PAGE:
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I've created an 3 objects, and chained them together:

  • Questionnaire object - which contains a
  • NextQuestion object - which contains an
  • Answer object - which has an text property.

In a ViewController, I want to be able to call:

NSString *thisAnswerText = Questionnaire.nextQuestion.answer.text;

However, to do this, I have to import all three files into my .m file

#import "Questionnaire.h"
#import "Question.h"
#import "Answer.h"

Is it necessary to import each of the objects that I use in each .m file? Or is there something I can do which means I only need to import the top level item and all it's children are automatically referenced?

NB. I know that I can add all three to the Prefix.pch file, but I was wondering if I'm missing some trick to Objective-C which allows me to declare one item and it's child objects become imported automatically?

THANK YOU!

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Only import the headers from which you need resources. Although this isn't as inefficient as using #include I'd still recommend you only import that you're planning on using. –  0x7fffffff Sep 5 '12 at 14:02

3 Answers 3

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When you import a .h file any imports within the .h file are also available. You may need to clean and rebuild but they should be available. So in your case no, you should be able to get away with importing the Questionaire.h only.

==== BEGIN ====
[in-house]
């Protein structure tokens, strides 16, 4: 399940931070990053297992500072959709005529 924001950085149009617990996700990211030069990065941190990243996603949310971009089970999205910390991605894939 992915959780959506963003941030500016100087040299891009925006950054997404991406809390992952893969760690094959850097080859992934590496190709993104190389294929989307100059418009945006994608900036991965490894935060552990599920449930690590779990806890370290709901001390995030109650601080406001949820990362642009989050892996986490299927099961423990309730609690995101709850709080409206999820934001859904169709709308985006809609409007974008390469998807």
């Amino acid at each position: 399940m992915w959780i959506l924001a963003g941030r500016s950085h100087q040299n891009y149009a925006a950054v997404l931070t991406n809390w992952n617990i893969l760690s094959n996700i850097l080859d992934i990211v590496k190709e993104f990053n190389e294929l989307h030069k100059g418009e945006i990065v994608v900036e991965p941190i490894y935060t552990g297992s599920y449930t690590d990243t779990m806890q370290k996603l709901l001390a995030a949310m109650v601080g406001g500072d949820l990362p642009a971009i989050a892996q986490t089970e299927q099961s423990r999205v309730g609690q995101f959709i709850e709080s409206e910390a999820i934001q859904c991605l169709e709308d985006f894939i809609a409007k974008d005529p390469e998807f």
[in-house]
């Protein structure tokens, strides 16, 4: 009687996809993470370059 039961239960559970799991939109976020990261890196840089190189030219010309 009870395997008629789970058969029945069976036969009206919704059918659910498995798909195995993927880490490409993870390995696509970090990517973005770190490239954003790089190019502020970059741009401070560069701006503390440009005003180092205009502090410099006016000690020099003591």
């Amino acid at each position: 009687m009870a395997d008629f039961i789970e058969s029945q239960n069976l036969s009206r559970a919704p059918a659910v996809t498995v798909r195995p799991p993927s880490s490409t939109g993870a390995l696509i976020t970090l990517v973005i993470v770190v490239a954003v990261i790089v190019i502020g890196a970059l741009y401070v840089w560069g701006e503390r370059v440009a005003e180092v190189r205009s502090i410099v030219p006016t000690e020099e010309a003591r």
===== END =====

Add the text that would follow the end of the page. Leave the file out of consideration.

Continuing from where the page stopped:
Also if you're app depends on those custom classes and they will be used all over the place, it can be a good idea to import them in your .pch file and they will be precompiled for all your classes.

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Thanks Ryan! You nailed it. If I add one import into each .h file down the chain, I only need to add the first Questionaire.h to be able to see the lot. You da man Ryan! Thanks. –  theDuncs Sep 5 '12 at 17:27
    
Happy Coding :) –  Ryan Poolos Sep 5 '12 at 17:36

Is it necessary to import each of the objects that I use in each .m file?

Not in all cases, but if you message an object, you should ensure the compiler sees its declaration -- just because ObjC is a very dynamic language.

Or is there something I can do which means I only need to import the top level item and all it's children are automatically referenced?

Yes, you could add an #import in any header (of course, the must be compatible with the translation). However, adding #imports should be minimized because #importing the world will increase your build times and introduce a bunch of dependency.

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Thanks a lot for the help. –  theDuncs Sep 5 '12 at 17:28
    
@theDuncs you're welcome –  justin Sep 5 '12 at 17:47

In the public header files for your interfaces, you should forward-declare as much as possible and only #import what is really needed. This will help to keep build times down. In your implementation files you can import anything you need.

Sometimes for usability's sake, you may which to collect multiple headers into a single "MyFramework.h" file so that you don't have to add 5 imports everytime you use a class. You should be careful with this however, because it can increase build times if the header is imported in many places.

You may also want to think about adding common imports to your prefix header (.pch) which can be precompiled by Xcode to improve build times a little.

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Thanks very much. –  theDuncs Sep 5 '12 at 17:28

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